So Mega is actually the best secure cloud storage. The cons here is that the cryptography makes the service slow and does’t have desktop app to help you with the file-moving.
As for the mobile apps – I’ve tried both iOS and Android. If I have to be honest the Android app is a complete mess. On iPhone things are a little bit better and they even have a light audio player.
You can make your audio files available for offline and actually listen to them, which is great.
I have a few notes on the photo sync in both the apps, but since I don’t care at all about photos i will keep them to my self. Just note that they have a lot of work.
So, Mega is a secure cloud storage, gives you a lot of space and you can use it if you have sudden craving to hear a particular song. We are one step closer to the best cloud storage for audio.
This week I’m going to use MediaFire, so stay tuned!

My Music in Box

Storing my music in a cloud storage was the best decision in my life. It is safe, it is there and hopefully I will never lose it again.

First stop on my search for the best cloud storage for audio files is Box.
online audio sharing
On sign up they give you 10GB free space which is roughly 2000 songs, but there is a limit to the file size you can upload – 250MB.
The upload through the web access to is easy and the drag&drop function makes the uploading of songs simple . You can also download the Box sync to your desktop and have your music moved there. Then you can open it on you phone or tablet, or on other computers.
Box has mobile apps for iPhone and iPad, Android and a desktop app for Windows.
The mobile apps have a really simple, but still useful music player although “player” is a bit exaggerated. You can play a single song with no next/back option, only play and stop.
Box has a feature to view you files offline, but unfortunately you CAN’T listen to your music directly from your box account when you’re not connected to the Internet.
If you tried Box and you liked it you can upgrade your accout to 1TB for $15 a month.
But don’t hurry, my next stop might be better.

The journey to cloud storage for audio begins

A few months back my music was destroyed due to a hard disk fail. Years and years of collecting, more than 200GB of pure pleasure – lost! You can only guess how frustrated I was when this happened. You know they always say “put your important files on a external hard drive  to keep them safe”? As it turns out it’s not that safe. I mean – at all! The thing just went KabOOm!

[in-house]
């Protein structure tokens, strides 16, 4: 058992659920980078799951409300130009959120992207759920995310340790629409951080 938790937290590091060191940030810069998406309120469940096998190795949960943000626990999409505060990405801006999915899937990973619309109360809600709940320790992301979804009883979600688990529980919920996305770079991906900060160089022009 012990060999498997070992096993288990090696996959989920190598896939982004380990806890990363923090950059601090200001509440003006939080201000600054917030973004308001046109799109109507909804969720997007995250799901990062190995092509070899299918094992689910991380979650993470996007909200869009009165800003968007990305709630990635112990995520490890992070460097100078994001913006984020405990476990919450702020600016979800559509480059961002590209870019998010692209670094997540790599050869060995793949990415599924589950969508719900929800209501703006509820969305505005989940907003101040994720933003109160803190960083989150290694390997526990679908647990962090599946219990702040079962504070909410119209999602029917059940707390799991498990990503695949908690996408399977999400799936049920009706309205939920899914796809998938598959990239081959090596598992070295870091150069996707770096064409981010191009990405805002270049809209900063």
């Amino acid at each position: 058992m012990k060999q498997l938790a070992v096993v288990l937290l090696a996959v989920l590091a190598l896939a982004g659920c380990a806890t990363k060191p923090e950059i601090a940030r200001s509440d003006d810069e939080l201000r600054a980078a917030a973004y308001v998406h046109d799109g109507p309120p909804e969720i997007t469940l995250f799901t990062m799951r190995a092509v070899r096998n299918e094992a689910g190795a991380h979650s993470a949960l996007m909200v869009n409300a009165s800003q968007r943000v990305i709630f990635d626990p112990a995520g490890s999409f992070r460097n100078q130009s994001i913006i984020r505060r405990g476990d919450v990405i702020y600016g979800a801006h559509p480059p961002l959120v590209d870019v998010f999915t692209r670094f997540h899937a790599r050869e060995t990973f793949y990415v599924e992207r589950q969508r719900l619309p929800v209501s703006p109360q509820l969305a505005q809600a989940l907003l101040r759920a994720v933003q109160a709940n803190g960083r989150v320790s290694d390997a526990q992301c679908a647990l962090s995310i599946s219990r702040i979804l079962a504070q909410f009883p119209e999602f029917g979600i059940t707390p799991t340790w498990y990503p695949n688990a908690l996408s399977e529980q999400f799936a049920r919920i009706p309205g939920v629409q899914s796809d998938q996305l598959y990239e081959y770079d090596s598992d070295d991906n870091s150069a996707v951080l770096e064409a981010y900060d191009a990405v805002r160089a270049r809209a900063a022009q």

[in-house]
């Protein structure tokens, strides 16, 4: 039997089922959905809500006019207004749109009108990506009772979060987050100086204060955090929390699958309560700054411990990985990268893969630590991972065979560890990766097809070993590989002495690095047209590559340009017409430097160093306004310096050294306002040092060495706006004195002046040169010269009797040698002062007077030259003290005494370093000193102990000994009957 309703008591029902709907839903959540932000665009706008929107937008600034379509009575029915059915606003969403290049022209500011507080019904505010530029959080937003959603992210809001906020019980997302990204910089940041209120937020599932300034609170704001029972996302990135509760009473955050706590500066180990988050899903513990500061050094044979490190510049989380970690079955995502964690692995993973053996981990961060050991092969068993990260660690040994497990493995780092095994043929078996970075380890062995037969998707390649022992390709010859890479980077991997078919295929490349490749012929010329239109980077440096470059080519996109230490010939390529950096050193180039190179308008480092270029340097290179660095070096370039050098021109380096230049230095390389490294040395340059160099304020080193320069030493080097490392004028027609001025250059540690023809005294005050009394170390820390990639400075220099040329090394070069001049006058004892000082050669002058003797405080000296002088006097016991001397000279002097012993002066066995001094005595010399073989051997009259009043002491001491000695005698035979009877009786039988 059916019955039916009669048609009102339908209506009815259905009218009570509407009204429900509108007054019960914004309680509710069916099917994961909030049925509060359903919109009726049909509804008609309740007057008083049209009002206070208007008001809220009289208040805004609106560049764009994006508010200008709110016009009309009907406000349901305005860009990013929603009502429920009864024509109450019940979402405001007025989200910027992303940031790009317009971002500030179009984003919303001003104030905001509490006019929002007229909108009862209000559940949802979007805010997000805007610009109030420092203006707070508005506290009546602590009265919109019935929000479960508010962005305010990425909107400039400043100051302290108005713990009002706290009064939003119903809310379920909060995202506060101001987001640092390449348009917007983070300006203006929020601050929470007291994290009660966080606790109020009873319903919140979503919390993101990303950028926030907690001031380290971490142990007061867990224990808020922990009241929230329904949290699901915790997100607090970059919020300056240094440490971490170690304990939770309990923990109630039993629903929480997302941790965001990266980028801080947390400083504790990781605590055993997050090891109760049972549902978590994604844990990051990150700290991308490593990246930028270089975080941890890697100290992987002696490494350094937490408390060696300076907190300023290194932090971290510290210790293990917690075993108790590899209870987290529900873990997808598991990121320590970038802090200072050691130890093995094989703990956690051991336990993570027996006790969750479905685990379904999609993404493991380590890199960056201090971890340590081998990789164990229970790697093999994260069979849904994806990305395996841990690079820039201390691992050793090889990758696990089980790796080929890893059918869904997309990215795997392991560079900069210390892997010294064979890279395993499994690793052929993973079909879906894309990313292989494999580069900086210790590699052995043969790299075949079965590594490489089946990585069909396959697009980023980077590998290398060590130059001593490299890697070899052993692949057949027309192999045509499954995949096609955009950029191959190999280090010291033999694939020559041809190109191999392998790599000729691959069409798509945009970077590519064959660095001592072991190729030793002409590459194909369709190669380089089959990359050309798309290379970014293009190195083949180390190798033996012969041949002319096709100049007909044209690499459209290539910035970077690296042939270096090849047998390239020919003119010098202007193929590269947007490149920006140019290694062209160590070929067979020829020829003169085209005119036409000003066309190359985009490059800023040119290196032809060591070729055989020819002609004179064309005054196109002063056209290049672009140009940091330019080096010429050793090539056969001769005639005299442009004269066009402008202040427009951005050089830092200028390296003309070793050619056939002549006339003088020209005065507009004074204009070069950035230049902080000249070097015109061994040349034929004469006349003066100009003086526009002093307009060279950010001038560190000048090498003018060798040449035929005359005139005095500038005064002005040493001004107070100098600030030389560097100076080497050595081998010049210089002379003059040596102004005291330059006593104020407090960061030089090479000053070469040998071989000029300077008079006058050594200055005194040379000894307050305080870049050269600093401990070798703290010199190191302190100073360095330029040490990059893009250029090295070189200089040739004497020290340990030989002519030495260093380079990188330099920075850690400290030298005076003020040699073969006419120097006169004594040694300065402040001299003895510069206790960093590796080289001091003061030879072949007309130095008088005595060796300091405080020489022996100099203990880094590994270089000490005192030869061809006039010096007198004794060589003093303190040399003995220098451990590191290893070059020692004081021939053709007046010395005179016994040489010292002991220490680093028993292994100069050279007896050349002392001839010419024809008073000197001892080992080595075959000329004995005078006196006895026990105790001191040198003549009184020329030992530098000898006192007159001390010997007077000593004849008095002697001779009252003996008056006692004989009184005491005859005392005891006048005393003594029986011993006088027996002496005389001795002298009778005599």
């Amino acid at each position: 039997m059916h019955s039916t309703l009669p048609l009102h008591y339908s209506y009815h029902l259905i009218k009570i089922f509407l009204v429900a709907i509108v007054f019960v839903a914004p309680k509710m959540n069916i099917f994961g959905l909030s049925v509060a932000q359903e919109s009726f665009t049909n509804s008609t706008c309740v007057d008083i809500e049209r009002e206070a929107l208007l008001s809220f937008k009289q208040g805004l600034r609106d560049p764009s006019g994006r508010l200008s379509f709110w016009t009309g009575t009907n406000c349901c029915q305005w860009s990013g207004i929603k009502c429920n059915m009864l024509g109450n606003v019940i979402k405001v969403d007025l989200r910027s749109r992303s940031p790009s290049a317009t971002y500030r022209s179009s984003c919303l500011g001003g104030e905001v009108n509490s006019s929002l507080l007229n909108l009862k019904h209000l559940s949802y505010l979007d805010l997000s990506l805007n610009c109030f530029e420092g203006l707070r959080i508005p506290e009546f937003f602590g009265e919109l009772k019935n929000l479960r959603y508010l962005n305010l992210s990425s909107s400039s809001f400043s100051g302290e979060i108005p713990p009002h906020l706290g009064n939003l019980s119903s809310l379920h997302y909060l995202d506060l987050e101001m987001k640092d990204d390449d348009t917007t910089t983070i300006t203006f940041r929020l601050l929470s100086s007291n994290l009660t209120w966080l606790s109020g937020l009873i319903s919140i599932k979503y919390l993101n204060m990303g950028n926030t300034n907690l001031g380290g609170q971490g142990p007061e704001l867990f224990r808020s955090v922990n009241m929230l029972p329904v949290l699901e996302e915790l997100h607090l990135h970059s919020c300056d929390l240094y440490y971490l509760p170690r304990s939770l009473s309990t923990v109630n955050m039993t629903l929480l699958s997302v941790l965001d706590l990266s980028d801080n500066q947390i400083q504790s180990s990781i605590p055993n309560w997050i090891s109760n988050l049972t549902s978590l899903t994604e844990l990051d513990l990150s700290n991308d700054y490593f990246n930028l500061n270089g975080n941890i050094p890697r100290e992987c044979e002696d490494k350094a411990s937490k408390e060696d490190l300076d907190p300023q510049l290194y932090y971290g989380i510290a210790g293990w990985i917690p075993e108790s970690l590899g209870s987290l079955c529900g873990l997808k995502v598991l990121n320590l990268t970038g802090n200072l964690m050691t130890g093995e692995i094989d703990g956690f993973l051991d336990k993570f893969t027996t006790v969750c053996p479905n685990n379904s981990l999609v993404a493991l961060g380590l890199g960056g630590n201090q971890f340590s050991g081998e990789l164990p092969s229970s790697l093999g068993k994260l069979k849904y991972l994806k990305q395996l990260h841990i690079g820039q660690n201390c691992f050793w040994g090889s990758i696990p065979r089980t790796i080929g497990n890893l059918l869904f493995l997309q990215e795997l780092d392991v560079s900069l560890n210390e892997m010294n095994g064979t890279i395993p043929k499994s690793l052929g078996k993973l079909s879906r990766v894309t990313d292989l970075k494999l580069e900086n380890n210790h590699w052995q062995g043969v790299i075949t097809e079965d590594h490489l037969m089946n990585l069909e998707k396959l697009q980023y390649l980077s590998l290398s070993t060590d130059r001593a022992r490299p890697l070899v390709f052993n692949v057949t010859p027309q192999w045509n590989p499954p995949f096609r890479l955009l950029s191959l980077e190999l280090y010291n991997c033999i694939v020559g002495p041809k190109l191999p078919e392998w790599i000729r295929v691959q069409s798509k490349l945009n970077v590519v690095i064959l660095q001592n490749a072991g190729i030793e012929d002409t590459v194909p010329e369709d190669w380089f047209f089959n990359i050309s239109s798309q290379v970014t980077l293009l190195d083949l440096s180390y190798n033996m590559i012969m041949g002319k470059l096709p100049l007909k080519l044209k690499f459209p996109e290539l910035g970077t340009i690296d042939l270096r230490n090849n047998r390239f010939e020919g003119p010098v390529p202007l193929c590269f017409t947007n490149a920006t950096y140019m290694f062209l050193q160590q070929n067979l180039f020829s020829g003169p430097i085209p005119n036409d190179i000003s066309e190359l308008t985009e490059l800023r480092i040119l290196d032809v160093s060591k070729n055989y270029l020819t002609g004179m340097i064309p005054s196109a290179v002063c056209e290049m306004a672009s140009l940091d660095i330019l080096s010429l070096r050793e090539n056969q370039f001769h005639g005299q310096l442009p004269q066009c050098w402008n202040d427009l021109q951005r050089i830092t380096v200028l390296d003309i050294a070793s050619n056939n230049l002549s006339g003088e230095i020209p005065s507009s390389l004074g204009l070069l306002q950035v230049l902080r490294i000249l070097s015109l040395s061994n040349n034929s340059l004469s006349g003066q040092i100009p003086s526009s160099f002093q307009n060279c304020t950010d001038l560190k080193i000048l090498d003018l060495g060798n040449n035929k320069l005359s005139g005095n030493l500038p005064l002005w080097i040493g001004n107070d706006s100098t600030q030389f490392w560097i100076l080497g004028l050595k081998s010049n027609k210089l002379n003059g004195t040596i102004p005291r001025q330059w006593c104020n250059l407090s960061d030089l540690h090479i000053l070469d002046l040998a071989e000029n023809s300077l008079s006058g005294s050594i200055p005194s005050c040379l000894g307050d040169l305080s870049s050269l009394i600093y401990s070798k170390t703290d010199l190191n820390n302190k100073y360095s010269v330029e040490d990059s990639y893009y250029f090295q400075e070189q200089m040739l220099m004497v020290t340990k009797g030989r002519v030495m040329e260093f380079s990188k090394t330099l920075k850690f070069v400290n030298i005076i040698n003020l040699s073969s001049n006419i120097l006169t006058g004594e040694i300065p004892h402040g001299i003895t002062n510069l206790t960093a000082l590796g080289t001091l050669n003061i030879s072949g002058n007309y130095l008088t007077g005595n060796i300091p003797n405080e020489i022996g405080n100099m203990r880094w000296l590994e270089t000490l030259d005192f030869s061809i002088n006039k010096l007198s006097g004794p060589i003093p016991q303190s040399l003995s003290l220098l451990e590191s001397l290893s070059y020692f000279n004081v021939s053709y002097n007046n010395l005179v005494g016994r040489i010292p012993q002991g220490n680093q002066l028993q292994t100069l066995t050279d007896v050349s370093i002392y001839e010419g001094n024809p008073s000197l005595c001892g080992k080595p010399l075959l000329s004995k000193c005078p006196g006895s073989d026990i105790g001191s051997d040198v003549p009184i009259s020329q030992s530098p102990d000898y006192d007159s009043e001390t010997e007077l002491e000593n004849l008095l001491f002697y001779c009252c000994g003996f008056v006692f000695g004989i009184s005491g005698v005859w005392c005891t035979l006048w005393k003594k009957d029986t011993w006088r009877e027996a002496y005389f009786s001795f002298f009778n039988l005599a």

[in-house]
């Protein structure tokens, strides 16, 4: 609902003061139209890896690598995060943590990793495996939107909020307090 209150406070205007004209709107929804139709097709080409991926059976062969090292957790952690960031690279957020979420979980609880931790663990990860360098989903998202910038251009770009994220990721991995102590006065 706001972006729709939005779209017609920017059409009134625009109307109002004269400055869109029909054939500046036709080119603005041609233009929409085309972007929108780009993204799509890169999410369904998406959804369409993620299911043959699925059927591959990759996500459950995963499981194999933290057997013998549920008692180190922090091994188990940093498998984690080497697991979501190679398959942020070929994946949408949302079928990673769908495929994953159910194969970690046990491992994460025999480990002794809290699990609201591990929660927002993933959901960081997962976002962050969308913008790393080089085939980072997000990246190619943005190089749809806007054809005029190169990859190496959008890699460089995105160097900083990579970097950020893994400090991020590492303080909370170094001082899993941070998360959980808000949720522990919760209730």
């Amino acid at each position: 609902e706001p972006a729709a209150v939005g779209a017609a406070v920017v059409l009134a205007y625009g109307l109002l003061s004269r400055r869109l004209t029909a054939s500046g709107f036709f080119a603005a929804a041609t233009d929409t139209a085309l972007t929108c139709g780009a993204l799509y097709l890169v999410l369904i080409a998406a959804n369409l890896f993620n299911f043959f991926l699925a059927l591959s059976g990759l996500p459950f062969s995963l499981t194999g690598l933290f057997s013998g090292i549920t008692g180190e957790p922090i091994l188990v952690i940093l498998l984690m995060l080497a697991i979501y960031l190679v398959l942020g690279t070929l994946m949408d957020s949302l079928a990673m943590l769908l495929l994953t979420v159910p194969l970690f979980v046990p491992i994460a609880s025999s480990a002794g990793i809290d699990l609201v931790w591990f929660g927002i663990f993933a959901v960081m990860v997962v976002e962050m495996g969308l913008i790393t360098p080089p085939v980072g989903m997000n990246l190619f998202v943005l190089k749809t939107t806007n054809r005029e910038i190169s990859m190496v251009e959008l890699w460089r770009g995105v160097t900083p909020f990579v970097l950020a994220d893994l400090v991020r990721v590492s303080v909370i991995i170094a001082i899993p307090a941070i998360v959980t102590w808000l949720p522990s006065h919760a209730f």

Anyway, bad things happen now and then, and I decided I won’t make a big deal out of it. Instead I wanted to raise the alarm for people who may encounter the same problem.
People, the only safe way to preserve your precious data is by uploading it in a cloud storage. You may think it’s dangerous, but ask yourself which is more important – worrying that NSA will get to your dirty photos, or having them 10 years later so you can enjoy the great body you once had?
Anyway, aside from the recently razed security alerts, cloud storage services are easy, fast and user friendly.
I decided to turn the unfortunate events of losing my music into some kind of a exploratory experience and went on a free cloud storage hunt.
The first thing that comes to mind of course is Dropbox. The pioneers of clouds. But as I signed for their service I actually realized that they may be the first ones, but are far away from the best. For example – they only give you 2GB of free space. You can get more if you invite friends, share in social media and so on, but why do the work when BOX gives you 10 GB to start with, and Google Drive gives you 5 GB, but with the extra that all of you things are in one place and you can connect everything with your G+ account?
I’m a bit free space junkie so I dig deeper into the sky to find better options.
Bitcasa is way smaller service than the giants in the industry, but they are more generous in giving – 10GB on sign up and work your up to 20GB, following bonus steps. While Mediafire gives you 10GB on sign up, but you can get it up to 50GB.
And there are so many more. I’m just in the beginning of this jumping on the clouds, but at least my renewed collection of audio files will be safe in a file storage service.